In the week preceding Rosh Hashana, I visited Jews in and around Numea. I affixed 10 mezuzot to door-posts, put tefillin on people, helped a boy find a yeshiva in Israel, and even had an interview with a local newspaper. I was kept busy teaching Torah and it seemed as if all 150 Jews wanted to meet and talk with me.
I was asked to sit through a number of community meetings and I gave my two cents when asked, and sometimes even when not. At one point they were discussing building plans for a new synagogue and mikva. One of the big donors did not want to give any money towards the construction of the mikva. “If you have money for just a synagogue or a mikva, Jewish law requires that you build a mikva,” I explained. It took a little more convincing, but in the end he agreed to contribute.
I finally did get a few days’ break in the days between Rosh Hashana and Yom Kippur. A wealthy community member rented for me a wave runner for a full day. I rode from one island to the next, stopping off to snorkel in the reefs teaming with magnificent coral and fish life. The next day he gave me a plane ticket to one of the smaller neighboring islands. I cycled around, exploring native villages where people lived in grass huts, caves filled with bats, and deserted white sandy beaches. I picked green coconuts to drink and found plenty opportunities to escape into my own tropical paradise.
When I got back Abraham set me up to go spear fishing with one of the local champions he knew well. Needless to say I didn’t spear anything but the fisherman gave me half his catch to take back for Abraham to cook for us. It was a delightful change from canned tuna.
The two and a half weeks flew by. As Abraham drove me to the airport, I sat in the car thinking; “Even if I did not make any money I accomplished a lot and had a great time. The money made in Montreal would have been nice, but I got to have an incredible experience.” In addition, I had flights to Montreal and would please G-d see my family in the next 24 hours.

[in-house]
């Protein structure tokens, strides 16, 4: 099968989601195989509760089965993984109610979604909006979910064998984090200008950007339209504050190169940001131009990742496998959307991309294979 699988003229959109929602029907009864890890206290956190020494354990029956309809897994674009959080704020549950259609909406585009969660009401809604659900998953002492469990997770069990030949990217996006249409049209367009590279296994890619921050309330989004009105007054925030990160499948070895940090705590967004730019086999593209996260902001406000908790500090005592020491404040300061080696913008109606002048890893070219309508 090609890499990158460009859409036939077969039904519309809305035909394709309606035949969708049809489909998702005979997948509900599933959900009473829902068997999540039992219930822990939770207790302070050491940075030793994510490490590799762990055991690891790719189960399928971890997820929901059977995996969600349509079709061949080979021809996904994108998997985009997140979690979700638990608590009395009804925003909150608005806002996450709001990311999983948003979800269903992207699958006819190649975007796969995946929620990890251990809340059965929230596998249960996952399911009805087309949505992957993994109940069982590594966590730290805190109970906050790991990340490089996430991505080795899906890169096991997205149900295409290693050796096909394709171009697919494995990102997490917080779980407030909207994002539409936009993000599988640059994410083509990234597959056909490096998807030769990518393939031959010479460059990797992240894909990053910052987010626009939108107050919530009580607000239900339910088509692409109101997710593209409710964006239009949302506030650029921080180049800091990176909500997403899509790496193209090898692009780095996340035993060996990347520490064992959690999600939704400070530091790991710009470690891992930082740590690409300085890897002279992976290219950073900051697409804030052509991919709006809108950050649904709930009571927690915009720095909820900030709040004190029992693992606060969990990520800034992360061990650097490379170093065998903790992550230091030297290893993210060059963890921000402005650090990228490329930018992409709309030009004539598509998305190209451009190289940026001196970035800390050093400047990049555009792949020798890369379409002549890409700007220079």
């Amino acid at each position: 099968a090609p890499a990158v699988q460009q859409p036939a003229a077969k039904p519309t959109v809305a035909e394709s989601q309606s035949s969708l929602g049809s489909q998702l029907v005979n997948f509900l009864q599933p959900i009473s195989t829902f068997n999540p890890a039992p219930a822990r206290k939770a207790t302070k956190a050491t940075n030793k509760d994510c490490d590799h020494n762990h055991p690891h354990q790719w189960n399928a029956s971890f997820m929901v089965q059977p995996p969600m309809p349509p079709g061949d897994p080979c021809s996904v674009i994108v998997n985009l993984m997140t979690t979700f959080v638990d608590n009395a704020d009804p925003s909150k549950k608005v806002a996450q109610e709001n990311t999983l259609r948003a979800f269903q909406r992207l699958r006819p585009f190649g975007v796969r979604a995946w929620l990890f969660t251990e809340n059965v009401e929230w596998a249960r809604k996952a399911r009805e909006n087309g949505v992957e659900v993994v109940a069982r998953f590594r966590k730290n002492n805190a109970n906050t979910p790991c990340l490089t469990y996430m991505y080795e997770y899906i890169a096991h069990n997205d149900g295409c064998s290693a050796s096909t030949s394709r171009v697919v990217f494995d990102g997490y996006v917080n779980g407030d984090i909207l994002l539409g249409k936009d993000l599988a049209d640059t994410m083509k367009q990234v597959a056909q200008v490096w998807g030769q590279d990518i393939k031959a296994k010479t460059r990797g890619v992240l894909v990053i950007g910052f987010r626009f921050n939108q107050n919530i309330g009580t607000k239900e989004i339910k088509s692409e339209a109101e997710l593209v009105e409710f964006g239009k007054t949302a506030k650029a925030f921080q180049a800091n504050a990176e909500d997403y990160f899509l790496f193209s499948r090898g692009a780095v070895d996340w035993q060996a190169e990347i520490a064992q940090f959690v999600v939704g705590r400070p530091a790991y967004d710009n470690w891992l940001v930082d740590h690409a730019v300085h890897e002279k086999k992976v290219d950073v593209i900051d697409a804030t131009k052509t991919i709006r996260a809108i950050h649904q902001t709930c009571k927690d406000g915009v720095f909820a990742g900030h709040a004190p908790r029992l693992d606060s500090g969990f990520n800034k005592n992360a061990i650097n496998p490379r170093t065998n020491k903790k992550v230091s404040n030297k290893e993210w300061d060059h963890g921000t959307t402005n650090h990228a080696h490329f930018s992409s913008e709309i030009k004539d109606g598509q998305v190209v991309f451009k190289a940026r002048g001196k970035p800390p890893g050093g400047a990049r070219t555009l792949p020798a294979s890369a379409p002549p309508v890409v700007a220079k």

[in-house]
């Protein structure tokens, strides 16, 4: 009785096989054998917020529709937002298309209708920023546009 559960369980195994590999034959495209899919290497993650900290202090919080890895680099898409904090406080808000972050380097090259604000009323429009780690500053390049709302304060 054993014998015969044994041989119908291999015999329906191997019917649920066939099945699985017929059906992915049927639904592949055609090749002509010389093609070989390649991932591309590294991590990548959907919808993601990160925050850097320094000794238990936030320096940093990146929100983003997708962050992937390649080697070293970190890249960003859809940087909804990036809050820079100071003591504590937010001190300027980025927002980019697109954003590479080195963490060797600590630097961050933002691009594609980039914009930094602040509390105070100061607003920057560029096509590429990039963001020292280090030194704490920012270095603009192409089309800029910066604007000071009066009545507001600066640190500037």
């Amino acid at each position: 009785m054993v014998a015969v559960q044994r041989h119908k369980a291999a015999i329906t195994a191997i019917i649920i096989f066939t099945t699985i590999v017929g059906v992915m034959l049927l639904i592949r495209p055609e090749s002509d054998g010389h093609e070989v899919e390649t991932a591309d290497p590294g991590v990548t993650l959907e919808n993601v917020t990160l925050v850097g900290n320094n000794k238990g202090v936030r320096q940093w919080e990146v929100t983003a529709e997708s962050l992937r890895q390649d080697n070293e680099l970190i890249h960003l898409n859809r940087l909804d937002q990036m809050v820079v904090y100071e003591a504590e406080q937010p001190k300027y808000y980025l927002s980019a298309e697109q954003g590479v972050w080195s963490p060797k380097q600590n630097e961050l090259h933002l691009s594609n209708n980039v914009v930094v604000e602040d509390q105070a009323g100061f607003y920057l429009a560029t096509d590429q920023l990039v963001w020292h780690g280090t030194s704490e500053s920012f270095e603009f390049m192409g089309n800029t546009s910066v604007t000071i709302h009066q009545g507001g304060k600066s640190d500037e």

“We are very thankful that you came and for all your help,” Abraham said, as he bid me good-bye. “We want to give you something as a token of our appreciation.” He handed me an envelope. In the envelope there were $1000 Australian Dollars, which equaled $800 Canadian based on the exchange rate at that time. I had just received the same amount of money that I would have earned had I forgone New Caledonia and gone home to Montreal.
At the young age of 18, my trip to New Caledonia had helped me realize that I could not make one penny more or less than what G-d had intended for me. I did the right thing by coming to help the New Caledonian community, I had an awesome experience, and I received the exact amount of money that was destined to be mine.
*The Talmud (Beitza 16a) states that the amount a person will earn for the year is determined in the days between Rosh Hashana and Yom Kippur, except for one’s expenditures in honor of Shabbat, Jewish holidays, and for the Torah education of one’s children.